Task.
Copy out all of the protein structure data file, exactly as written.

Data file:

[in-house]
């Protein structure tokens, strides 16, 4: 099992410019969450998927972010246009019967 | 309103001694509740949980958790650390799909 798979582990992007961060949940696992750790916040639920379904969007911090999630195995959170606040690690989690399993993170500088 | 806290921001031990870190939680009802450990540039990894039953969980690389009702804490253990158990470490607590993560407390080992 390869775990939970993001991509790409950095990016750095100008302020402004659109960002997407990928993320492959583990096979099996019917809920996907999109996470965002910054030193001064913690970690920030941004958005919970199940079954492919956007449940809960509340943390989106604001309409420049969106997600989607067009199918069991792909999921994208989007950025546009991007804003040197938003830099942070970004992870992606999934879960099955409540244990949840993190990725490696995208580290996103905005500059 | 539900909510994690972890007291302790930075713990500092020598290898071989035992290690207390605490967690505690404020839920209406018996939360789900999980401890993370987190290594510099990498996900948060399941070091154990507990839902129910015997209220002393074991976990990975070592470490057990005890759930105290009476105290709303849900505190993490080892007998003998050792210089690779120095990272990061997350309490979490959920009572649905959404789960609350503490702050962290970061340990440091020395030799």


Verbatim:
[in-house]
């Protein structure tokens, strides 16, 4: 099992410019969450998927972010246009019967 | 309103001694509740949980958790650390799909 798979582990992007961060949940696992750790916040639920379904969007911090999630195995959170606040690690989690399993993170500088 | 806290921001031990870190939680009802450990540039990894039953969980690389009702804490253990158990470490607590993560407390080992 390869775990939970993001991509790409950095990016750095100008302020402004659109960002997407990928993320492959583990096979099996019917809920996907999109996470965002910054030193001064913690970690920030941004958005919970199940079954492919956007449940809960509340943390989106604001309409420049969106997600989607067009199918069991792909999921994208989007950025546009991007804003040197938003830099942070970004992870992606999934879960099955409540244990949840993190990725490696995208580290996103905005500059 | 539900909510994690972890007291302790930075713990500092020598290898071989035992290690207390605490967690505690404020839920209406018996939360789900999980401890993370987190290594510099990498996900948060399941070091154990507990839902129910015997209220002393074991976990990975070592470490057990005890759930105290009476105290709303849900505190993490080892007998003998050792210089690779120095990272990061997350309490979490959920009572649905959404789960609350503490702050962290970061340990440091020395030799």